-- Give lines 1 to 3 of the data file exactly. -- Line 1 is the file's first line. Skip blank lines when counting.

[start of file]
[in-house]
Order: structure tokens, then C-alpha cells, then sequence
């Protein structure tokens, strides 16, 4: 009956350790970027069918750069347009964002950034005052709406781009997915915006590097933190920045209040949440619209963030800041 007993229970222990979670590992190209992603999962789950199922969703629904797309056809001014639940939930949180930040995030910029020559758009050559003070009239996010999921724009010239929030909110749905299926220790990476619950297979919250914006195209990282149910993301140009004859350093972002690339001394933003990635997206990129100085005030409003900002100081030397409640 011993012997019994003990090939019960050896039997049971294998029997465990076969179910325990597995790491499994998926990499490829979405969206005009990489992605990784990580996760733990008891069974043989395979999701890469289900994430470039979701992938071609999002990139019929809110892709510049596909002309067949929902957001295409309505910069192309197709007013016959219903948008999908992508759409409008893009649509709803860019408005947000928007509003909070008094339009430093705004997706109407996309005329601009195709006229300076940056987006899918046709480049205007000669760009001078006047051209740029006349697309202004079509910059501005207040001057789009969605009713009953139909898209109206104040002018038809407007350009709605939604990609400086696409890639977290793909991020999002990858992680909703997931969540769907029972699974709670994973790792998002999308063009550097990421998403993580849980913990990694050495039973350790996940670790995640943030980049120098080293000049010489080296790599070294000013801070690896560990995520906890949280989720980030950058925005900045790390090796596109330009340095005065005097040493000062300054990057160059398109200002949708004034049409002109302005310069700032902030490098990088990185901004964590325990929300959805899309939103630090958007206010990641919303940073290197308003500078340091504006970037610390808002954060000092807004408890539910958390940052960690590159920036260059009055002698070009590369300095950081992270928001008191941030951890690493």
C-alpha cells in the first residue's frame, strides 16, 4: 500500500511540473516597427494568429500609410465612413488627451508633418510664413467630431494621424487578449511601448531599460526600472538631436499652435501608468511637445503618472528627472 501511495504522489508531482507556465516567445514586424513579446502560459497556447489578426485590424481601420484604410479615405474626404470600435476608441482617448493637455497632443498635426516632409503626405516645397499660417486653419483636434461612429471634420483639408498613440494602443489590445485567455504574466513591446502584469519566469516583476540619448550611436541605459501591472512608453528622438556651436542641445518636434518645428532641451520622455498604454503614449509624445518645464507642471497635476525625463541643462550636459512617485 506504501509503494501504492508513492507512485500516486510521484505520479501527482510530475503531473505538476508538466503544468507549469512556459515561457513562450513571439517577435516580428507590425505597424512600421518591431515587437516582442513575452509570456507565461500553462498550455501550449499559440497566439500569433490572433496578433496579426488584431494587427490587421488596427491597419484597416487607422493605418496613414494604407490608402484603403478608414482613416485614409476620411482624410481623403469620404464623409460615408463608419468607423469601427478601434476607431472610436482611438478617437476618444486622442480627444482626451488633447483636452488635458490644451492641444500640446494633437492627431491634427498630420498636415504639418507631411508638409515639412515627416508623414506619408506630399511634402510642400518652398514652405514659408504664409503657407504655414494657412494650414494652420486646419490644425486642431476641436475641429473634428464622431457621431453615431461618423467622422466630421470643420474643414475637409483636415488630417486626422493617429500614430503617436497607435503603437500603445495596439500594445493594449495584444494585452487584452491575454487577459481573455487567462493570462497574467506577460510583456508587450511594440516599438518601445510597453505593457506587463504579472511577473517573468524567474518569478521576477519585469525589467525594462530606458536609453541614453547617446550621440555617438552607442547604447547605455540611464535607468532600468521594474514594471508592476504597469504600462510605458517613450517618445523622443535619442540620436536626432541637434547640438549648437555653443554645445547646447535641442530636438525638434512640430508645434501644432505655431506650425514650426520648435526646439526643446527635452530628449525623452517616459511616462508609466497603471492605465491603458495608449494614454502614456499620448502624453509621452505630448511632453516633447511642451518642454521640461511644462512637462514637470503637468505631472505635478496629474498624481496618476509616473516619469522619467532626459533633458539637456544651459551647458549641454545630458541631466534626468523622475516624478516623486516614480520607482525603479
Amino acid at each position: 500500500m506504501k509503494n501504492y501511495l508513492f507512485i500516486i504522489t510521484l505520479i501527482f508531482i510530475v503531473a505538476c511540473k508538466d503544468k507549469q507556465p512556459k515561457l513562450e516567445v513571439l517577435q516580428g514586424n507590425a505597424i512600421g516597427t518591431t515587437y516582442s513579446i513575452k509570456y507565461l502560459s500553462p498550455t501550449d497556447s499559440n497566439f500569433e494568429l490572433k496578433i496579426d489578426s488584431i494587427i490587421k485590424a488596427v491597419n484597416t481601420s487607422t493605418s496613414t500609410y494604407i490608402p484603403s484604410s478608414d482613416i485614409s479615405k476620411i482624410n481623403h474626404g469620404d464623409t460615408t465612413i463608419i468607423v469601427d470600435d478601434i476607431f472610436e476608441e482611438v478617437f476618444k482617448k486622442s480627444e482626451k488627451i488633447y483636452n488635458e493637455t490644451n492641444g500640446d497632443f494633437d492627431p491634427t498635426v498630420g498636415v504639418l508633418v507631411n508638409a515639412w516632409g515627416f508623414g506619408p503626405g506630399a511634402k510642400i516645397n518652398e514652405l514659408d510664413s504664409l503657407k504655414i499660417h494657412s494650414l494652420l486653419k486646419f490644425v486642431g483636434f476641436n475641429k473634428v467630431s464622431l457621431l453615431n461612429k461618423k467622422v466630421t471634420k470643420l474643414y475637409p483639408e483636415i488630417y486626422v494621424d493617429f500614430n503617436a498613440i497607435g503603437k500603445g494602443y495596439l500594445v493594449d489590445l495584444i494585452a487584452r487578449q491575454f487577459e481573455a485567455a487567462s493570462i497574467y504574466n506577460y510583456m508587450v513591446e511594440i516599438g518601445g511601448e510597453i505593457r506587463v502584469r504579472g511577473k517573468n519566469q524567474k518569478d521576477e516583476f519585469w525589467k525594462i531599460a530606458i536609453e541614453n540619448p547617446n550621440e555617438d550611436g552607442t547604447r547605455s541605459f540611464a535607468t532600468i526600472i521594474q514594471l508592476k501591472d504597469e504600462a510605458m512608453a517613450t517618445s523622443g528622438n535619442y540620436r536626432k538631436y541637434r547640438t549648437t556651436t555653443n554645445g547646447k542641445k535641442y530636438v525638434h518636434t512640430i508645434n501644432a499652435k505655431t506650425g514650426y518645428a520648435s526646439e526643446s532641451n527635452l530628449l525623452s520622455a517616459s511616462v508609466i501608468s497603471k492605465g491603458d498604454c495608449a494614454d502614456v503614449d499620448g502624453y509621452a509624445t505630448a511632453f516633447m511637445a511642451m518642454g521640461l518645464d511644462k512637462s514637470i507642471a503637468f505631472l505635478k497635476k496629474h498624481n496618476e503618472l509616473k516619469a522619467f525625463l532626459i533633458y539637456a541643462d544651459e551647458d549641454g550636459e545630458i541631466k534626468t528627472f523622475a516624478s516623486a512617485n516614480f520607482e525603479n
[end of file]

[in-house]
Order: structure tokens, then C-alpha cells, then sequence
């Protein structure tokens, strides 16, 4: 009956350790970027069918750069347009964002950034005052709406781009997915915006590097933190920045209040949440619209963030800041 007993229970222990979670590992190209992603999962789950199922969703629904797309056809001014639940939930949180930040995030910029020559758009050559003070009239996010999921724009010239929030909110749905299926220790990476619950297979919250914006195209990282149910993301140009004859350093972002690339001394933003990635997206990129100085005030409003900002100081030397409640 011993012997019994003990090939019960050896039997049971294998029997465990076969179910325990597995790491499994998926990499490829979405969206005009990489992605990784990580996760733990008891069974043989395979999701890469289900994430470039979701992938071609999002990139019929809110892709510049596909002309067949929902957001295409309505910069192309197709007013016959219903948008999908992508759409409008893009649509709803860019408005947000928007509003909070008094339009430093705004997706109407996309005329601009195709006229300076940056987006899918046709480049205007000669760009001078006047051209740029006349697309202004079509910059501005207040001057789009969605009713009953139909898209109206104040002018038809407007350009709605939604990609400086696409890639977290793909991020999002990858992680909703997931969540769907029972699974709670994973790792998002999308063009550097990421998403993580849980913990990694050495039973350790996940670790995640943030980049120098080293000049010489080296790599070294000013801070690896560990995520906890949280989720980030950058925005900045790390090796596109330009340095005065005097040493000062300054990057160059398109200002949708004034049409002109302005310069700032902030490098990088990185901004964590325990929300959805899309939103630090958007206010990641919303940073290197308003500078340091504006970037610390808002954060000092807004408890539910958390940052960690590159920036260059009055002698070009590369300095950081992270928001008191941030951890690493």